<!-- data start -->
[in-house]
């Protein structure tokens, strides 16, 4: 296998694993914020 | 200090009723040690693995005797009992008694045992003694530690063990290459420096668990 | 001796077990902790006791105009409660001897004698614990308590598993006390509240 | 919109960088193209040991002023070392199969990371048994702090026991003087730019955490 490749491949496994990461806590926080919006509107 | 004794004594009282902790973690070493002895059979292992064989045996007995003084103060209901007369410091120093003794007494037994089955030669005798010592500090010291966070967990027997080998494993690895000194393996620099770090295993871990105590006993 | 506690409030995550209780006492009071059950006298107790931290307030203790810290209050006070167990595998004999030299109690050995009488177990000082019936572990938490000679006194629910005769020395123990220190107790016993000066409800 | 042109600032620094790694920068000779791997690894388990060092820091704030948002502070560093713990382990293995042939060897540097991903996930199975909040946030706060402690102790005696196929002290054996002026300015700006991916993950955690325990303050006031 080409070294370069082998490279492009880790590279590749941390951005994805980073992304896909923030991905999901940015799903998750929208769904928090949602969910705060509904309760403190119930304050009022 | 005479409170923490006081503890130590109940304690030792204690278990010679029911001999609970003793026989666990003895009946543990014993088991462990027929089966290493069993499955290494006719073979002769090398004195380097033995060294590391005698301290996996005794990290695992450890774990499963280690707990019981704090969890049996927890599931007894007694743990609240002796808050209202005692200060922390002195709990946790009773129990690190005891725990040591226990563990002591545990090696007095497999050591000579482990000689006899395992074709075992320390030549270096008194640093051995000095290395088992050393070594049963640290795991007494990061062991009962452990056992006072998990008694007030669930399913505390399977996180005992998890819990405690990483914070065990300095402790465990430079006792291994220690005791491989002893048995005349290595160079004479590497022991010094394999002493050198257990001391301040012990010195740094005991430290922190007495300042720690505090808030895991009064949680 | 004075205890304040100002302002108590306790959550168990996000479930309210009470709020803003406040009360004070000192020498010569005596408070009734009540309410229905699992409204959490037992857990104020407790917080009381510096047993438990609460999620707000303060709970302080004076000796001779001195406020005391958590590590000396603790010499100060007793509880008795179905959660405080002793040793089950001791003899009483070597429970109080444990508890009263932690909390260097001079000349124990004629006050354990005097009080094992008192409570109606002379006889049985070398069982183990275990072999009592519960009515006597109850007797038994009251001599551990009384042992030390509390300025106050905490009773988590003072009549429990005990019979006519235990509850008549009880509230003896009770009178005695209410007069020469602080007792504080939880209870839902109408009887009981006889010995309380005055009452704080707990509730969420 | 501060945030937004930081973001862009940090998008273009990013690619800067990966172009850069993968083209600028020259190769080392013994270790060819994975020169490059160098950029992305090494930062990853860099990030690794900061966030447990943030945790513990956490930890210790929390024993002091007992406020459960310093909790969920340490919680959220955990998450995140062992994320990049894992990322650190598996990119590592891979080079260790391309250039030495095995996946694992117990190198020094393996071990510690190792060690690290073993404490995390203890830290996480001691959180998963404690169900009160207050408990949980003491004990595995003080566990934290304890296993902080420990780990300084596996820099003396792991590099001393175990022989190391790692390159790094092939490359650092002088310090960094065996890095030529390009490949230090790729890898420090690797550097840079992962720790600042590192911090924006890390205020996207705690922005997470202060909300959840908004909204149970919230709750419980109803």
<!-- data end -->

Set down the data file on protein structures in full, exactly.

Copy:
[in-house]
């Protein structure tokens, strides 16, 4: 296998694993914020 | 200090009723040690693995005797009992008694045992003694530690063990290459420096668990 | 001796077990902790006791105009409660001897004698614990308590598993006390509240 | 919109960088193209040991002023070392199969990371048994702090026991003087730019955490 490749491949496994990461806590926080919006509107 | 004794004594009282902790973690070493002895059979292992064989045996007995003084103060209901007369410091120093003794007494037994089955030669005798010592500090010291966070967990027997080998494993690895000194393996620099770090295993871990105590006993 | 506690409030995550209780006492009071059950006298107790931290307030203790810290209050006070167990595998004999030299109690050995009488177990000082019936572990938490000679006194629910005769020395123990220190107790016993000066409800 | 042109600032620094790694920068000779791997690894388990060092820091704030948002502070560093713990382990293995042939060897540097991903996930199975909040946030706060402690102790005696196929002290054996002026300015700006991916993950955690325990303050006031 080409070294370069082998490279492009880790590279590749941390951005994805980073992304896909923030991905999901940015799903998750929208769904928090949602969910705060509904309760403190119930304050009022 | 005479409170923490006081503890130590109940304690030792204690278990010679029911001999609970003793026989666990003895009946543990014993088991462990027929089966290493069993499955290494006719073979002769090398004195380097033995060294590391005698301290996996005794990290695992450890774990499963280690707990019981704090969890049996927890599931007894007694743990609240002796808050209202005692200060922390002195709990946790009773129990690190005891725990040591226990563990002591545990090696007095497999050591000579482990000689006899395992074709075992320390030549270096008194640093051995000095290395088992050393070594049963640290795991007494990061062991009962452990056992006072998990008694007030669930399913505390399977996180005992998890819990405690990483914070065990300095402790465990430079006792291994220690005791491989002893048995005349290595160079004479590497022991010094394999002493050198257990001391301040012990010195740094005991430290922190007495300042720690505090808030895991009064949680 | 004075205890304040100002302002108590306790959550168990996000479930309210009470709020803003406040009360004070000192020498010569005596408070009734009540309410229905699992409204959490037992857990104020407790917080009381510096047993438990609460999620707000303060709970302080004076000796001779001195406020005391958590590590000396603790010499100060007793509880008795179905959660405080002793040793089950001791003899009483070597429970109080444990508890009263932690909390260097001079000349124990004629006050354990005097009080094992008192409570109606002379006889049985070398069982183990275990072999009592519960009515006597109850007797038994009251001599551990009384042992030390509390300025106050905490009773988590003072009549429990005990019979006519235990509850008549009880509230003896009770009178005695209410007069020469602080007792504080939880209870839902109408009887009981006889010995309380005055009452704080707990509730969420 | 501060945030937004930081973001862009940090998008273009990013690619800067990966172009850069993968083209600028020259190769080392013994270790060819994975020169490059160098950029992305090494930062990853860099990030690794900061966030447990943030945790513990956490930890210790929390024993002091007992406020459960310093909790969920340490919680959220955990998450995140062992994320990049894992990322650190598996990119590592891979080079260790391309250039030495095995996946694992117990190198020094393996071990510690190792060690690290073993404490995390203890830290996480001691959180998963404690169900009160207050408990949980003491004990595995003080566990934290304890296993902080420990780990300084596996820099003396792991590099001393175990022989190391790692390159790094092939490359650092002088310090960094065996890095030529390009490949230090790729890898420090690797550097840079992962720790600042590192911090924006890390205020996207705690922005997470202060909300959840908004909204149970919230709750419980109803």